What is twin deficit

The term “twin deficit” may also be known as “double deficit” and it is related to the general economy. It shows that there is an unexplained or unexplained cause in a state a budget deficit and a current account deficit exist at the same time.

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Budget deficit

The budget deficit of a state is the national debt, which is measured in terms of gross domestic product (GDP). The more often the state tries to borrow, the higher the interest rates, which ultimately increases the state's debt burden even further. A high level of public debt can under certain circumstances lead to a so-called crowding-out effect, which means that investments at the private sector level take a back seat.

Current account deficit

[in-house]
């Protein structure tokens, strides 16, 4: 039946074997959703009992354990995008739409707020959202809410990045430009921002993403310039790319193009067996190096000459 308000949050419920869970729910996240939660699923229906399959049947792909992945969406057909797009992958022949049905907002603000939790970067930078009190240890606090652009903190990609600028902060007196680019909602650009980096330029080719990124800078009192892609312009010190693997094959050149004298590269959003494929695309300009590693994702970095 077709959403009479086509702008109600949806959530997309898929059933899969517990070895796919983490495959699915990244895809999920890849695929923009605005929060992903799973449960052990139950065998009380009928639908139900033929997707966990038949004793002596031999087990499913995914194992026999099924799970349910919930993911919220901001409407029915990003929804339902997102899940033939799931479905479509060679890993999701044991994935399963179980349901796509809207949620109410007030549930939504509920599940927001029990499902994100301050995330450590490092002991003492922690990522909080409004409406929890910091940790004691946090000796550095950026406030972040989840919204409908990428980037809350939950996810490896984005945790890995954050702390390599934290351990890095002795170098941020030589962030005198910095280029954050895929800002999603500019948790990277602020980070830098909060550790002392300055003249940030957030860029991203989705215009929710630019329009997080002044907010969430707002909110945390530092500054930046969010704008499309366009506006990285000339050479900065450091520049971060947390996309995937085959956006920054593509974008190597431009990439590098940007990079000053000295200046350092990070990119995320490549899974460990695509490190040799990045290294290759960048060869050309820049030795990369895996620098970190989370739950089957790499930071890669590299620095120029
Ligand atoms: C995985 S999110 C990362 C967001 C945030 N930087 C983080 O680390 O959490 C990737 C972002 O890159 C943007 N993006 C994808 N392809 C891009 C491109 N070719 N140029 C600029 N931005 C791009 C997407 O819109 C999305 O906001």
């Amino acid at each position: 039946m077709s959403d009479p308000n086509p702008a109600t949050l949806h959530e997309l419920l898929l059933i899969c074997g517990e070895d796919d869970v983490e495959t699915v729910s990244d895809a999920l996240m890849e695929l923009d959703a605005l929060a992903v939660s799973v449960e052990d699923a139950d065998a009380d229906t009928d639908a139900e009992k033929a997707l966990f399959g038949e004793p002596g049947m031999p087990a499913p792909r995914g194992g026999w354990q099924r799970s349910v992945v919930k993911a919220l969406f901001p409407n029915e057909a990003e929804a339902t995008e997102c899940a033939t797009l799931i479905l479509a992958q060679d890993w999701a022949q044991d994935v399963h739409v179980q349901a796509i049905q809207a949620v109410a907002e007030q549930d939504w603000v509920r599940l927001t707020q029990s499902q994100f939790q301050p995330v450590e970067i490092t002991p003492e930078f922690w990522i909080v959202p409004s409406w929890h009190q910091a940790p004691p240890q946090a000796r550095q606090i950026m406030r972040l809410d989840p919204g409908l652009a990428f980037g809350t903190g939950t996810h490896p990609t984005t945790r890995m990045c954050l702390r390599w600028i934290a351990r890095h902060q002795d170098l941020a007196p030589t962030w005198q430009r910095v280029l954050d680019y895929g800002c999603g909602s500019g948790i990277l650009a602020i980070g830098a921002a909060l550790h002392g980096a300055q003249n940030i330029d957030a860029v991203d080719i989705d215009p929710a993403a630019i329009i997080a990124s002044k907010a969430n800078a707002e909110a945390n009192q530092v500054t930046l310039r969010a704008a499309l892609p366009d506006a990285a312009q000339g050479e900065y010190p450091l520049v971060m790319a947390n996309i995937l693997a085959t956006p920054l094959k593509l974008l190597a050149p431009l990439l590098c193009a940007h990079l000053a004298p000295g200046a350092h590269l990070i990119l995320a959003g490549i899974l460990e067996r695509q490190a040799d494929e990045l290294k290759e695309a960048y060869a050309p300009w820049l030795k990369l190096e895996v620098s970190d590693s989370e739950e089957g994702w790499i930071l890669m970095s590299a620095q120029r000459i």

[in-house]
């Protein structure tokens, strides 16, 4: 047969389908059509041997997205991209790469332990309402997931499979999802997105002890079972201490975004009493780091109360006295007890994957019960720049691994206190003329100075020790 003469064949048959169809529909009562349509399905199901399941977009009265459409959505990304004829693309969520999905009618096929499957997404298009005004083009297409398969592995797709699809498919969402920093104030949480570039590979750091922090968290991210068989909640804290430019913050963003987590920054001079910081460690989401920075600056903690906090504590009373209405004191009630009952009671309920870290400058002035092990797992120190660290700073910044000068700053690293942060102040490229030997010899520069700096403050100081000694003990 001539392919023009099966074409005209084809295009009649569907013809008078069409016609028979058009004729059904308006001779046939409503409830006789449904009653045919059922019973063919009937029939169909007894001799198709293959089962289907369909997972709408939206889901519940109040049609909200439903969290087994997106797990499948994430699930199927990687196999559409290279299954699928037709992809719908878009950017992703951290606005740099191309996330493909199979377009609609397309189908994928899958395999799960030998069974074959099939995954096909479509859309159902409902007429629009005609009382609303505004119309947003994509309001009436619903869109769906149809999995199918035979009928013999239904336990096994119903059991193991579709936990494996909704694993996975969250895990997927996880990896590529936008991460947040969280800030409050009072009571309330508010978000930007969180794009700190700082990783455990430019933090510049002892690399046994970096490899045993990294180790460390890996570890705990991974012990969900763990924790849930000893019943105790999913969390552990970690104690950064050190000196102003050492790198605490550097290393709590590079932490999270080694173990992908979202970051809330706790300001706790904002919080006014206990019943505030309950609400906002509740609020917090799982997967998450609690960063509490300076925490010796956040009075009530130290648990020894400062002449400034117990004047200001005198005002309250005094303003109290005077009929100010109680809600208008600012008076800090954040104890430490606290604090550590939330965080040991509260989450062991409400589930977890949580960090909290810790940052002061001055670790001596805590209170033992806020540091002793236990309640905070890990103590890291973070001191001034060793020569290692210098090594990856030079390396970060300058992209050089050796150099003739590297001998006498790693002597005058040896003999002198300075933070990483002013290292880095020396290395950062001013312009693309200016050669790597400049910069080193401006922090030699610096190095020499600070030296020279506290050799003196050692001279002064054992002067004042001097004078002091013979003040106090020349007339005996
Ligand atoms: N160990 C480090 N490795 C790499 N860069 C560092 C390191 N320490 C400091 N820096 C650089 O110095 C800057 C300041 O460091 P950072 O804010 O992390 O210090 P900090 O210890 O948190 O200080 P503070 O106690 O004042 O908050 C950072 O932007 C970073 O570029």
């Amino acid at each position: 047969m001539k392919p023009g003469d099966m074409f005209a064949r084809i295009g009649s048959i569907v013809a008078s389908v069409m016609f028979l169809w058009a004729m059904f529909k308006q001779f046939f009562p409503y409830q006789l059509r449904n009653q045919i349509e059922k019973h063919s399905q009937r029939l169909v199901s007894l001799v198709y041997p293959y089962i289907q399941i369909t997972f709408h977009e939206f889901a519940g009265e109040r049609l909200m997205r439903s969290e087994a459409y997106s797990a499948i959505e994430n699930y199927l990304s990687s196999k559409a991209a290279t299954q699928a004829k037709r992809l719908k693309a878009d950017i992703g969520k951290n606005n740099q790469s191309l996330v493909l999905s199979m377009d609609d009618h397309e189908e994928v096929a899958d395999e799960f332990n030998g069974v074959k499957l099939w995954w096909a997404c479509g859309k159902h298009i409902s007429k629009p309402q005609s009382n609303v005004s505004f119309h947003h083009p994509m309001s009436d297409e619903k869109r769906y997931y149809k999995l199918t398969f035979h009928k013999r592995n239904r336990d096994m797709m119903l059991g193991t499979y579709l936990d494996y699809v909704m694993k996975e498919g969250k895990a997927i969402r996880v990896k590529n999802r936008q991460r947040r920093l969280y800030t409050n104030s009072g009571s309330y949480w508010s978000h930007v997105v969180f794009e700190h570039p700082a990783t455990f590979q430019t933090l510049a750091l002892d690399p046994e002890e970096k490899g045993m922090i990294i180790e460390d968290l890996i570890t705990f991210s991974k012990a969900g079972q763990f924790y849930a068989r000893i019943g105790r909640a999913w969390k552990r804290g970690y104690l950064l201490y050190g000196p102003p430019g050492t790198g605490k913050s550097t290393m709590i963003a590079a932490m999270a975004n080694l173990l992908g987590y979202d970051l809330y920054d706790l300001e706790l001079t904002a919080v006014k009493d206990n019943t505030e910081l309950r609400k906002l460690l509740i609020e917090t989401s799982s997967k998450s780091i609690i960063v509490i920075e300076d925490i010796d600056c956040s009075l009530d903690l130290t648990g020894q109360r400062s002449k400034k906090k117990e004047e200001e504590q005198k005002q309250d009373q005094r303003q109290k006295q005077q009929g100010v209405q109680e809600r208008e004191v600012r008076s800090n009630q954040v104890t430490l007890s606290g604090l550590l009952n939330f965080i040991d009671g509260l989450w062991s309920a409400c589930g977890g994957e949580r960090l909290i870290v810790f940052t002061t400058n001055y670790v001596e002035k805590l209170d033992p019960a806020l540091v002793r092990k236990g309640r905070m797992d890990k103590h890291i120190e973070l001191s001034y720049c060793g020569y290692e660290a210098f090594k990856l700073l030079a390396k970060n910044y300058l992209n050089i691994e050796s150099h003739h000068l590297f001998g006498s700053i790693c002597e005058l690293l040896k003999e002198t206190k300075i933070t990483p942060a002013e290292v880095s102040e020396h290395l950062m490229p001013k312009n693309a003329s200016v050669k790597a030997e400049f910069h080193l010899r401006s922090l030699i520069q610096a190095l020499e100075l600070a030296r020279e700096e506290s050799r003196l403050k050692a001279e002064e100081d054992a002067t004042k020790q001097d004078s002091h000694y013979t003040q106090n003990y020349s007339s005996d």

The current account deficit describes in simple terms the following:
The production within the framework of the national economy is less than the consumption of the manufactured goods. Another explanation says that the state purchases more goods from abroad than it exports from its own production abroad. This ultimately reduces the value of the country's own currency, which of course continues to mean that the goods to be imported are more expensive.

A recovery in the current account deficit is initially slightly noticeable when the demand for domestic goods increases abroad, as these are cheaper. Completely compensating for the current account deficit is, however, a long-term affair that should only be possible under certain conditions, but is not entirely impossible.